Shortly after, singer Kehlani contacted Amorphous to create something together for her project, but when they got to the studio, Kehlani decided she wanted to be on Amorphous’ project instead, resulting in the single “Back Together,” featuring Kehlani.

“Ever since then, it was just a snowball effect of working with so many people that I look up to,” Amorphous said.

“I didn’t think, ‘You know what, I need to go far, I need to have the success,'” said rising musician and filmmaker Amorphous. “I did it from the kindness of my heart that I loved what I did, and I’m just blessed to be able to share my talent with the world.” Sofia Felino

Amorphous said his artist name means “undefined” and “shapeless,” which is embodied throughout everything he creates.

In Amorphous’ debut EP, “Things Take Shape,” released July 7, the artist incorporates some R&B, house, rap and alternative music.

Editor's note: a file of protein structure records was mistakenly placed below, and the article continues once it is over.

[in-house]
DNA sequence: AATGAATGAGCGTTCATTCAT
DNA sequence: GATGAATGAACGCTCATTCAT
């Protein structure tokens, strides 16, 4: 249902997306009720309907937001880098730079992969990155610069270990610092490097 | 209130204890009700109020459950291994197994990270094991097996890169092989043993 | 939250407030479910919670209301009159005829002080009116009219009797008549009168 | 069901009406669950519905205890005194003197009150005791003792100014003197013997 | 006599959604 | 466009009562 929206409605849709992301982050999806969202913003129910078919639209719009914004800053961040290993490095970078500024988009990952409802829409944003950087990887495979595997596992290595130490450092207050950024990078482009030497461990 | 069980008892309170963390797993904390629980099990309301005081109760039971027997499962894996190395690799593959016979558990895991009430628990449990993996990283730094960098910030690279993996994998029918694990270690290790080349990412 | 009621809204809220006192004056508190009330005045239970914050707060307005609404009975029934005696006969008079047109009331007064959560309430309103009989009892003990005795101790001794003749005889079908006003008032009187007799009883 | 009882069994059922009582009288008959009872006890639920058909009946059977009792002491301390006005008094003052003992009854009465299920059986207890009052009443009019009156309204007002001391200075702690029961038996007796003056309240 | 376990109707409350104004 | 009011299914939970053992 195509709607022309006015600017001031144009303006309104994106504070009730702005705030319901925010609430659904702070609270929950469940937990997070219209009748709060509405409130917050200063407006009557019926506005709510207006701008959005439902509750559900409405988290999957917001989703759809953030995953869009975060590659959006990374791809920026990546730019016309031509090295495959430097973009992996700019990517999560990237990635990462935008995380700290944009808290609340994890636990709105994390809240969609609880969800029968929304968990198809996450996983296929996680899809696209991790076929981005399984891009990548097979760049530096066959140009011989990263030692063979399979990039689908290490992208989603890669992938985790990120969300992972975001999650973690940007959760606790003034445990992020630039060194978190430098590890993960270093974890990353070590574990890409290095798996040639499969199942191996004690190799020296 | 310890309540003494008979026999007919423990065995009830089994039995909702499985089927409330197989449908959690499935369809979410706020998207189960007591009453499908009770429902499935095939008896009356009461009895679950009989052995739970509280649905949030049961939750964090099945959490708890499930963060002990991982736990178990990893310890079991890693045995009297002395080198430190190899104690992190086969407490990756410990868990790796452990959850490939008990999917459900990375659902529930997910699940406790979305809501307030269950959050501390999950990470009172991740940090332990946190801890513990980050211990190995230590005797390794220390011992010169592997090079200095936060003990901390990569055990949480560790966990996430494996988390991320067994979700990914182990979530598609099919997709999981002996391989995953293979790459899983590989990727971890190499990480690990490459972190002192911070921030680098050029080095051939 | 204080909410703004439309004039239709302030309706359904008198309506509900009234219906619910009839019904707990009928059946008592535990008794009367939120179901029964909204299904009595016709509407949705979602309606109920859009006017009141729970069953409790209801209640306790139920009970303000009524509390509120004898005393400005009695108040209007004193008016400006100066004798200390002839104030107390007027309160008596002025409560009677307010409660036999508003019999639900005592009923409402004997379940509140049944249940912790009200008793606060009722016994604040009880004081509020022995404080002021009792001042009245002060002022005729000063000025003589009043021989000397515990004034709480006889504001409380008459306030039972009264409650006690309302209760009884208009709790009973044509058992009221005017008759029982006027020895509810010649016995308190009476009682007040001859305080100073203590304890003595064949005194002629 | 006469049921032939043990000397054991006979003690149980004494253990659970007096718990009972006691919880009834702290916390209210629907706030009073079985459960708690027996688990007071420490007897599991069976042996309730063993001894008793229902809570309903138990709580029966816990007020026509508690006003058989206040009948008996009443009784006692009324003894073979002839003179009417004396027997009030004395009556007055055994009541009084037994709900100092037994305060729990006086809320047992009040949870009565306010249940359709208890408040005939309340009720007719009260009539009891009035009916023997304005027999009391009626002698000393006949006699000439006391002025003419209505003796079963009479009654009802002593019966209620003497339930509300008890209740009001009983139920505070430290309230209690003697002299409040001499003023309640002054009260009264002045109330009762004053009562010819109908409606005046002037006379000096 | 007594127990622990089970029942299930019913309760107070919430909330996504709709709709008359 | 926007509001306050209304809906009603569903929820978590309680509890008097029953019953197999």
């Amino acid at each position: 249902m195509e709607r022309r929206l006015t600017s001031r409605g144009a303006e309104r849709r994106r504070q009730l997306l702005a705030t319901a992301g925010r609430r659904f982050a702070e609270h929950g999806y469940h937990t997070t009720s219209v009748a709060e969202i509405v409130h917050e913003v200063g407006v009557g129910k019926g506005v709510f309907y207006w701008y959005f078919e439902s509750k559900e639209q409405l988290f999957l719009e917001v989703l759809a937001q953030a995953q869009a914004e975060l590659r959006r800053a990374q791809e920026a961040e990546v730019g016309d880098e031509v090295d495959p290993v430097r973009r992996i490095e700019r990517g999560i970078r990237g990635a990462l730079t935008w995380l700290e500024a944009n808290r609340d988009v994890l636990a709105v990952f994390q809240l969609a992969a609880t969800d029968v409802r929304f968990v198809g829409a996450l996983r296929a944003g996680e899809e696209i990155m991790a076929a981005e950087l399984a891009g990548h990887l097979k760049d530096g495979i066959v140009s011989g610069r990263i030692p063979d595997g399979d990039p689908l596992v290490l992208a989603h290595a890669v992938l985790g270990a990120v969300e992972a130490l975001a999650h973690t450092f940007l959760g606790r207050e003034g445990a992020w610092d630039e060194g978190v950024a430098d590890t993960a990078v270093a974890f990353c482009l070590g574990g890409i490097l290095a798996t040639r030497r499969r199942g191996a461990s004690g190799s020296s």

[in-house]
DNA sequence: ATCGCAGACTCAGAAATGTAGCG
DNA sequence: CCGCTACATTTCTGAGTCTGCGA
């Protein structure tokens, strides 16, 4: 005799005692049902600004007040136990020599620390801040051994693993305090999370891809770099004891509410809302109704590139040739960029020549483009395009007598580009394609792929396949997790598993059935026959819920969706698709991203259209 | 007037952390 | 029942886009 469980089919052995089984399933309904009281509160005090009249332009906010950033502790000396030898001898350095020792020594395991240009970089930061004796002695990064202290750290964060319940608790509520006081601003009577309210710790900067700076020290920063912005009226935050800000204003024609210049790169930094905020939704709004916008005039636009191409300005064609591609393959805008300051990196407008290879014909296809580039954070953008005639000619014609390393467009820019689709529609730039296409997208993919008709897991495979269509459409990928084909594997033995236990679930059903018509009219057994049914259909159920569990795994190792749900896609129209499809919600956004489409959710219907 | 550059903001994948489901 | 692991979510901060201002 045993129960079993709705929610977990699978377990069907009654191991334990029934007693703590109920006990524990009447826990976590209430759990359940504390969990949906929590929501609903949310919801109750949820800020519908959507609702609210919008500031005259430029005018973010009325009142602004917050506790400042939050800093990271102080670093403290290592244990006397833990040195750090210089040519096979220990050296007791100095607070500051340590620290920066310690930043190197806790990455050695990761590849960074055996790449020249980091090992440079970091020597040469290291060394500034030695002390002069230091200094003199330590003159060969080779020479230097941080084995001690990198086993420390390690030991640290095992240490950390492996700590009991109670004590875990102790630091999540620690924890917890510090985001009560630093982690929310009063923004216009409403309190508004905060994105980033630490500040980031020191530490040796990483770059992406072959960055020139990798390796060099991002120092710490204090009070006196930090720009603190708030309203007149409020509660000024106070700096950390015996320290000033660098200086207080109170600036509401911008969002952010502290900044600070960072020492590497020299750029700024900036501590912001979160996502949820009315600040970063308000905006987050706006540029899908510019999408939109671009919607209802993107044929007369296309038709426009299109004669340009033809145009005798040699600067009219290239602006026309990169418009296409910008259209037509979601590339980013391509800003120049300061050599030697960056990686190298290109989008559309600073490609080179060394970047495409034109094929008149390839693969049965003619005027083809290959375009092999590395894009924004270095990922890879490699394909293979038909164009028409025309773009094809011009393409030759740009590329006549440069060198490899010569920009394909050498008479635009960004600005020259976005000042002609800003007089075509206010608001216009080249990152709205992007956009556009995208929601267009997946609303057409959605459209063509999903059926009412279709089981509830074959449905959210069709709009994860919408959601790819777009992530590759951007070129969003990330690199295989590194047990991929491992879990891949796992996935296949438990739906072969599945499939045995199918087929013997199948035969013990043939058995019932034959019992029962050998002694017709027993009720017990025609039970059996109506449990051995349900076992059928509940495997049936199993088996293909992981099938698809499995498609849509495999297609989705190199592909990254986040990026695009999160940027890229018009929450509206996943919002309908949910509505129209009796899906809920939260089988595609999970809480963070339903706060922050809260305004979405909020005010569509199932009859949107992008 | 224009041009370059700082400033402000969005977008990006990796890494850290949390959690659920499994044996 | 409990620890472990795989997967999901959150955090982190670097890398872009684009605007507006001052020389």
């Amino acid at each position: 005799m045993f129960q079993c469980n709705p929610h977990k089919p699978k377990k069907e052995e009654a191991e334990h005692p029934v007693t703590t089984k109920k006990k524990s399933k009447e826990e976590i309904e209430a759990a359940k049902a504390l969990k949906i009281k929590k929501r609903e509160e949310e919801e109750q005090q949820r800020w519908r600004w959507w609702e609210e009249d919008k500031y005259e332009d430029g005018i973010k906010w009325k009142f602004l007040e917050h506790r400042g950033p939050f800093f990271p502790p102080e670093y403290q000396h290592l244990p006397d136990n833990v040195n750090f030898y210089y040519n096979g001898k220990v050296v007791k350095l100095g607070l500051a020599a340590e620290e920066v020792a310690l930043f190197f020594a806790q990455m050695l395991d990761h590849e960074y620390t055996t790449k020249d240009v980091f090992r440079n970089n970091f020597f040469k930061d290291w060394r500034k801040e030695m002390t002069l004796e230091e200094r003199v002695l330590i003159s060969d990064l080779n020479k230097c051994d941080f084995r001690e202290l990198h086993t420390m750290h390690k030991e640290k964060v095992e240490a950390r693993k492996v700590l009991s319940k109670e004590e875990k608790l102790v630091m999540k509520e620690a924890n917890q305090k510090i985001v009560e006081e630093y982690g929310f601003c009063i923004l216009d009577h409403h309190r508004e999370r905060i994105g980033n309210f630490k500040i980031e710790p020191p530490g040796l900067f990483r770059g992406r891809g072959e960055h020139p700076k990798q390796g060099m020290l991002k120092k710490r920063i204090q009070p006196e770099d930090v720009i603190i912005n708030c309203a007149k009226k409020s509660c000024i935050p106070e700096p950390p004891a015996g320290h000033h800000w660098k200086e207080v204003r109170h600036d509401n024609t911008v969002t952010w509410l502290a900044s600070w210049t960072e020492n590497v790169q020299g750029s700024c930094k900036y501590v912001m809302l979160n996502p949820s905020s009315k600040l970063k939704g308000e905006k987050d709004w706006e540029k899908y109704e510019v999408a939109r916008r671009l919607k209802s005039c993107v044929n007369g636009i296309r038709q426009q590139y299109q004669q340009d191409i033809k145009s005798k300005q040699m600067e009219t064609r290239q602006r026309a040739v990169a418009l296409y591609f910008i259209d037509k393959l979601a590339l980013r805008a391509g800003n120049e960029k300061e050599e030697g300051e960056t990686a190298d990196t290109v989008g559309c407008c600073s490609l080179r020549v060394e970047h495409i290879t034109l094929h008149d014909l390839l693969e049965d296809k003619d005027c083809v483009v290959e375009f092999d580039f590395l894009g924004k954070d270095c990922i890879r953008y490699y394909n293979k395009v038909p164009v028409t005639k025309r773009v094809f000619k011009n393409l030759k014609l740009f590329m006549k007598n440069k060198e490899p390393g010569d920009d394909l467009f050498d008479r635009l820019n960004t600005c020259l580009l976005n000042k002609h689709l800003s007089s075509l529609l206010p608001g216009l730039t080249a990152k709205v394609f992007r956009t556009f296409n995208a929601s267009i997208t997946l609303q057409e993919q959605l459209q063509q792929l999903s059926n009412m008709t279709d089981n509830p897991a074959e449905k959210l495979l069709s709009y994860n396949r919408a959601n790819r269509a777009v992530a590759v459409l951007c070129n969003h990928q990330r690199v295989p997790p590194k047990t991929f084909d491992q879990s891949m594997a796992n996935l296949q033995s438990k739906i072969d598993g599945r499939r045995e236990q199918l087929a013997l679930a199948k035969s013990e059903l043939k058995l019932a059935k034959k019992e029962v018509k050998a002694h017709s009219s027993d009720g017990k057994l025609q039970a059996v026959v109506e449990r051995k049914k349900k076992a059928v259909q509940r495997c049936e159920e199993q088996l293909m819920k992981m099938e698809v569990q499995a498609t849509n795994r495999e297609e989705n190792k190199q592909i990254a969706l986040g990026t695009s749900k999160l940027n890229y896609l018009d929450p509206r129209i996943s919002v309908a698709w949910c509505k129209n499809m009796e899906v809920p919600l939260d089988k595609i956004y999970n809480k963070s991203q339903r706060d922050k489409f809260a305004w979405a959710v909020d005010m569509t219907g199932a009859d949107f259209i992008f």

“I think life inspires and motivates my music,” Amorphous said. “I think that’s the most universal truth; we all have to live it, but definitely my experiences, the things that I’ve been through, even my traumatic experiences, I’ve been able to put that all into my creativity, and that’s what keeps me going.”

Amorphous has gone viral in the past for other remixes and received recognition from Rihanna for a documentary he made about the singer, producing the sound, narration and editing by himself. The documentary has more than 1.4 million views.

Manifesting dreams into reality is something the multifaceted artist does regularly, and he is currently manifesting a collaboration with Rihanna in the future.